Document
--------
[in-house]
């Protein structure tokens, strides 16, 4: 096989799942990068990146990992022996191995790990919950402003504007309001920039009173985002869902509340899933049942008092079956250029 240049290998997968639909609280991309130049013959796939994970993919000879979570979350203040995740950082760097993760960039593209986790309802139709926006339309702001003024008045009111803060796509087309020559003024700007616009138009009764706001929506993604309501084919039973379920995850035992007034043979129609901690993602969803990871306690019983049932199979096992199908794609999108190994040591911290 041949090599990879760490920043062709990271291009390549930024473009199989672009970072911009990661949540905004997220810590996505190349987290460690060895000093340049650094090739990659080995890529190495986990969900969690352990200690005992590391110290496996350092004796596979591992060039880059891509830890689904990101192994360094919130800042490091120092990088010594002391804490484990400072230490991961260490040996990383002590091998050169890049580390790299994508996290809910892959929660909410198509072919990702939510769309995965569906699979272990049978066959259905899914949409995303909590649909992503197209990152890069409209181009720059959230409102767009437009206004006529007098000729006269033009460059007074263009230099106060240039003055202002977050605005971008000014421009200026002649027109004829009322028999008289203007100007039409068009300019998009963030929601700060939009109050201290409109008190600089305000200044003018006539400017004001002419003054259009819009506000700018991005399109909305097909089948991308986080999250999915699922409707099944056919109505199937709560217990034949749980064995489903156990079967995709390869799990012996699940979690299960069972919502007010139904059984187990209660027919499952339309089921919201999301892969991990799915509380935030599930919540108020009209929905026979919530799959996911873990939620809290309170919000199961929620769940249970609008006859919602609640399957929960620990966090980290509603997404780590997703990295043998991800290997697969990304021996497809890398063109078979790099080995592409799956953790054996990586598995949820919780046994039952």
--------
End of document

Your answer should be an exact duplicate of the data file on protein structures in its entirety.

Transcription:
[in-house]
């Protein structure tokens, strides 16, 4: 096989799942990068990146990992022996191995790990919950402003504007309001920039009173985002869902509340899933049942008092079956250029 240049290998997968639909609280991309130049013959796939994970993919000879979570979350203040995740950082760097993760960039593209986790309802139709926006339309702001003024008045009111803060796509087309020559003024700007616009138009009764706001929506993604309501084919039973379920995850035992007034043979129609901690993602969803990871306690019983049932199979096992199908794609999108190994040591911290 041949090599990879760490920043062709990271291009390549930024473009199989672009970072911009990661949540905004997220810590996505190349987290460690060895000093340049650094090739990659080995890529190495986990969900969690352990200690005992590391110290496996350092004796596979591992060039880059891509830890689904990101192994360094919130800042490091120092990088010594002391804490484990400072230490991961260490040996990383002590091998050169890049580390790299994508996290809910892959929660909410198509072919990702939510769309995965569906699979272990049978066959259905899914949409995303909590649909992503197209990152890069409209181009720059959230409102767009437009206004006529007098000729006269033009460059007074263009230099106060240039003055202002977050605005971008000014421009200026002649027109004829009322028999008289203007100007039409068009300019998009963030929601700060939009109050201290409109008190600089305000200044003018006539400017004001002419003054259009819009506000700018991005399109909305097909089948991308986080999250999915699922409707099944056919109505199937709560217990034949749980064995489903156990079967995709390869799990012996699940979690299960069972919502007010139904059984187990209660027919499952339309089921919201999301892969991990799915509380935030599930919540108020009209929905026979919530799959996911873990939620809290309170919000199961929620769940249970609008006859919602609640399957929960620990966090980290509603997404780590997703990295043998991800290997697969990304021996497809890398063109078979790099080995592409799956953790054996990586598995949820919780046994039952």